Home For Book Clubs

Time Features Big Book Club PartyTIME Magazine Features Lisa's Annual BIG BOOK CLUB PARTY!

What happens when hundreds of fans descend on the country home of a favorite author?

By Andrea Sachs, Nov. 05, 2013

Lisa Scottoline is a hugger.

The best-selling author stands at the front of a seemingly endless receiving line of fans at her sprawling 44-acre Pennsylvania farm. She is flanked by her daughter and sometimes co-writer, Francesca Serritella. Each person receives a personal welcome from Scottoline; this is her annual book-club party, and she is determined to hug every one of the 450 attendees.

They are just as eager to hug her back. After all, isn’t it every book lover’s fantasy to have her favorite author come out from behind the editorial curtain and schmooze? There is the air of excitement as each new book club arrives at the front of the line. Some present festively wrapped gifts. This is Woodstock for women who love to read, a total girl-fest. And this is only the first of two days of festivities; another group of 450 devotees will arrive tomorrow.


Click here for Bookclub Questions

Lisa’s Annual Book Club Contest and Big Book Club Party

10th Annual Book Club Party

Lisa loves book clubs and is grateful to those who choose her books. As a way to honor and thank book clubs who read her, Lisa has created a special contest for book clubs. The winning book club, chosen by random drawing, will enjoy a visit from Lisa and a fun-filled dinner. But that’s not all! Those who enter will be invited to Lisa’s home for her Annual Big Book Club Party, as space permits.

Plan ahead for the 2016 Book Club Party!

A special thank you to all those who entered Lisa’s Book Club Contest, and attended Lisa and Francesca’s Book Club Party! The “Who Chose This Book? Club” was randomly chosen as the winner of dinner with Lisa.

If you would like to enter your book club for a chance to win dinner with Lisa, put MOST WANTED, Lisa’s new book coming April 12, 2016, on your Spring book club list.

Here is how you enter. (Only entries that adhere to the rules will be accepted)

  1. Take a picture of your book club with each member holding a copy of MOST WANTED in hardcover, on audio, or on an e-reader
  2. Be sure to include a working email address and phone number with the entry
  3. Send the picture to lisa@scottoline.com or mail it to Lisa Scottoline, Book Club Contest, PMB 408, 1710 E. Lancaster Ave., Paoli, PA 19301
  4. Entry must be emailed or postmarked by July 15, 2016
  5. You will receive an email confirmation that your entry was received and accepted.

Check out the video below for a look at Lisa and Francesca's 2015 party!

Take a look back at Lisa's 2013 party, featuring Mother Mary!

Questions For Book Clubs

Lisa feels honored when one of her books is chosen as a book club read. But, she doesn't want you to work too hard, so she has provided the questions to get your book club discussion started.

CORRUPTED: Questions for Book Clubs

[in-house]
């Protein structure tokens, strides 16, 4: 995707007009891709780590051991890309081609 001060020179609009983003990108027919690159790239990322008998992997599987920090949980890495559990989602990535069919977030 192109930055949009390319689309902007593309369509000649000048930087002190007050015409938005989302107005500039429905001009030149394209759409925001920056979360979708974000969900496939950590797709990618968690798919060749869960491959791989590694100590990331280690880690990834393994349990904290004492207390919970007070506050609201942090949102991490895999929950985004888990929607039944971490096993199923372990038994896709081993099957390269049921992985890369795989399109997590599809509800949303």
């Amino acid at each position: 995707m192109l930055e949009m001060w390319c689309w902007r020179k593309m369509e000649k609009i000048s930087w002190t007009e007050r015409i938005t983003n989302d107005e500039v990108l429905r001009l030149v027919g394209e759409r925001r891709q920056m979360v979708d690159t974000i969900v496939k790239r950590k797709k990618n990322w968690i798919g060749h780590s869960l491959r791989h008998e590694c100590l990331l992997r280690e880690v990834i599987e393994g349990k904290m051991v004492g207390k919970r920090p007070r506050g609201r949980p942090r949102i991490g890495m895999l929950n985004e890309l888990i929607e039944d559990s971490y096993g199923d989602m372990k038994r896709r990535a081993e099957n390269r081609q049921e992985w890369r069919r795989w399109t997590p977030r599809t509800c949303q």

1. In CORRUPTED, what are reminded that the justice system isn't always just, which is a travesty, but even more devastating when juveniles are involved. What did you learn about the juvenile justice system that was surprising to you? What kind of changes need to be made to protect children?
  2. In writing CORRUPTED, Lisa wanted to look at the long-lasting effects incarceration on juveniles. Unjustly imprisoned or not, what are your thoughts on the way we deal with juvenile offenders? What can we do differently as a society to work towards helping them at a younger age, and potentially rehabilitating them? Should innocently incarcerated victims be less accountable for their actions later in life? To what degree is the justice system responsible for creating future criminals?
  3. Adding to the hardship of Jason's incarceration, is the fact that his father was billed to cover some of the costs for keeping him. Do you agree or disagree with this idea? Should parents have to foot part of the bill when their child is convicted of a crime? Why or why not? Should adults incur the same costs for their imprisonment? Why do you think juveniles are treated different than adults, even though they are supposed to have the same rights in the eyes of the law?
  4. You can't help who you fall in love with. Certainly, Bennie's love in CORRUPTED is not without complications. Ethically, Bennie was fully within her right to date Declan. What obligation, if any, did Bennie have to share information about her personal life with her client? What did you think about Jason's father's reaction to finding out? What could Bennie have done differently?
  5. Like many women, Bennie always puts others' needs before her own, and she tends to lead with her head, not her heart. In CORRUPTED we see her finally do something strictly for her personal happiness and it backfires. When in your life has this happened to you? Knowing the outcome, would you do it again the same way, given the chance? Why or why not? What have you done outside your comfort zone that has turned out great?